"I'm very glad," said Diamond, after thinking a while.
"Why?" asked North Wind.
"Because I've been such a long time there, and such a little while away from mother. Why, she won't be expecting me home from Sandwich yet!"
"No. But we mustn't talk any longer. I've got my orders now, and we must be off in a few minutes."
Next moment Diamond found himself sitting alone on the rock. North Wind had vanished. A creature like a great humble-bee or cockchafer flew past his face; but it could be neither, for there were no insects amongst the ice. It passed him again and again, flying in circles around him, and he concluded that it must be North Wind herself, no bigger than Tom Thumb when his mother put him in the nutshell lined with flannel. But she was no longer vapoury and thin. She was solid, although tiny. A moment more, and she perched on his shoulder.
"Come along, Diamond," she said in his ear, in the smallest and highest of treble voices; "it is time we were setting out for Sandwich."
Diamond could just see her, by turning his head towards his shoulder as far as he could, but only with one eye, for his nose came between her and the other.
"Won't you take me in your arms and carry me?" he said in a whisper, for he knew she did not like a loud voice when she was small.
"Ah! you ungrateful boy," returned North Wind, smiling "how dare you make game of me? Yes, I will carry you, but you shall walk a bit for your impertinence first. Come along."
She jumped from his shoulder, but when Diamond looked for her upon the ground, he could see nothing but a little spider with long legs that made its way over the ice towards the south. It ran very fast indeed for a spider, but Diamond ran a long way before it, and then waited for it. It was up with him sooner than he had expected, however, and it had grown a good deal. And the spider grew and grew and went faster and faster, till all at once Diamond discovered that it was not a spider, but a weasel; and away glided the weasel, and away went Diamond after it, and it took all the run there was in him to keep up with the weasel. And the weasel grew, and grew, and grew, till all at once Diamond saw that the weasel was not a weasel but a cat. And away went the cat, and Diamond after it. And when he had run half a mile, he found the cat waiting for him, sitting up and washing her face not to lose time. And away went the cat again, and Diamond after it. But the next time he came up with the cat, the cat was not a cat, but a hunting-leopard. And the hunting-leopard grew to a jaguar, all covered with spots like eyes. And the jaguar grew to a Bengal tiger. And at none of them was Diamond afraid, for he had been at North Wind's back, and he could be afraid of her no longer whatever she did or grew. And the tiger flew over the snow in a straight line for the south, growing less and less to Diamond's eyes till it was only a black speck upon the whiteness; and then it vanished altogether. And now Diamond felt that he would rather not run any farther, and that the ice had got very rough. Besides, he was near the precipices that bounded the sea, so he slackened his pace to a walk, saying aloud to himself:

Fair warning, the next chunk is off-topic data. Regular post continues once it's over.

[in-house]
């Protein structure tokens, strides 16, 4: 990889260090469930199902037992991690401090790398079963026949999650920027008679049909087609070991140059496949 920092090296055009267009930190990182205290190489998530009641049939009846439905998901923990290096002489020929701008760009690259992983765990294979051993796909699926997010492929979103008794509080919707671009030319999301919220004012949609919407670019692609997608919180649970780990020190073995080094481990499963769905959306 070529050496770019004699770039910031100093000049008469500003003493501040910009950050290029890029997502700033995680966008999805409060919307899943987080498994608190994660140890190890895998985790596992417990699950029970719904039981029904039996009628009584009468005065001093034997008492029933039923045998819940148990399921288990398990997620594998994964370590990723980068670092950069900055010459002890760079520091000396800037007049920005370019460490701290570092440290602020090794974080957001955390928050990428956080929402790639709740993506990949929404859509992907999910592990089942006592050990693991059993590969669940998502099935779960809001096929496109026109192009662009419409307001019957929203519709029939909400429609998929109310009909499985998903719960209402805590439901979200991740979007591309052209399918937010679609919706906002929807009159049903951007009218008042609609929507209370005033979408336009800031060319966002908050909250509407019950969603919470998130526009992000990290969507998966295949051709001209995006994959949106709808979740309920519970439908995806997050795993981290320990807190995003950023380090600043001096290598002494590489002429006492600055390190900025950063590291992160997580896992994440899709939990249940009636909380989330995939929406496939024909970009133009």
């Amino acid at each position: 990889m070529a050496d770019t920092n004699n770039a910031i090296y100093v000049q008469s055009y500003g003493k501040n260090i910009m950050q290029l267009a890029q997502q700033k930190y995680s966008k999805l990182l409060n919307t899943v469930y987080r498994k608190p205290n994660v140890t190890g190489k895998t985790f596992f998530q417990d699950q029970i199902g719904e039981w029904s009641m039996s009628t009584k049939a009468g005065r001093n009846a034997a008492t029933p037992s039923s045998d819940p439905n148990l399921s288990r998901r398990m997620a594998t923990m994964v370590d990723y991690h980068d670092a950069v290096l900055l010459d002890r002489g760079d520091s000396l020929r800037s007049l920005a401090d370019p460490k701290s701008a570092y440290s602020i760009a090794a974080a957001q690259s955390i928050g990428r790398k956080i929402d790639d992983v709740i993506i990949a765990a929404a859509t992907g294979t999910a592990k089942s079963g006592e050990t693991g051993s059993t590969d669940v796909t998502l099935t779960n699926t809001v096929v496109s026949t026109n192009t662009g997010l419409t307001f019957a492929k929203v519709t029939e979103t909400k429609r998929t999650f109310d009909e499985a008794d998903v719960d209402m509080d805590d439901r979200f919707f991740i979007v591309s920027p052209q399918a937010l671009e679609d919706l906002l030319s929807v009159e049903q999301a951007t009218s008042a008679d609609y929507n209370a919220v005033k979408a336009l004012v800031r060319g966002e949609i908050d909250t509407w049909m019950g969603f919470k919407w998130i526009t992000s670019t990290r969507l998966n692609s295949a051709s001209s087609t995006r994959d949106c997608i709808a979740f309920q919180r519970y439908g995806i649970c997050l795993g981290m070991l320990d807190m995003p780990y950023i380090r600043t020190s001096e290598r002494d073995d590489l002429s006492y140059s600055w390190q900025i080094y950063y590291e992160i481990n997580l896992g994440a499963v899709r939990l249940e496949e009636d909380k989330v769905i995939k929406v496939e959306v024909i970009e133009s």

"When North Wind has punished me enough for making game of her, she will come back to me; I know she will, for I can't go much farther without her."
"You dear boy! It was only in fun. Here I am!" said North Wind's voice behind him.
Diamond turned, and saw her as he liked best to see her, standing beside him, a tall lady.
"Where's the tiger?" he asked, for he knew all the creatures from a picture book that Miss Coleman had given him. "But, of course," he added, "you were the tiger. I was puzzled and forgot. I saw it such a long way off before me, and there you were behind me. It's so odd, you know."
"It must look very odd to you, Diamond: I see that. But it is no more odd to me than to break an old pine in two."
"Well, that's odd enough," remarked Diamond.
"So it is! I forgot. Well, none of these things are odder to me than it is to you to eat bread and butter."
"Well, that's odd too, when I think of it," persisted Diamond. "I should just like a slice of bread and butter! I'm afraid to say how long it is---how long it seems to me, that is---since I had anything to eat."
"Come then," said North Wind, stooping and holding out her arms. "You shall have some bread and butter very soon. I am glad to find you want some."
Diamond held up his arms to meet hers, and was safe upon her bosom. North Wind bounded into the air. Her tresses began to lift and rise and spread and stream and flow and flutter; and with a roar from her hair and an answering roar from one of the great glaciers beside them, whose slow torrent tumbled two or three icebergs at once into the waves at their feet, North Wind and Diamond went flying southwards.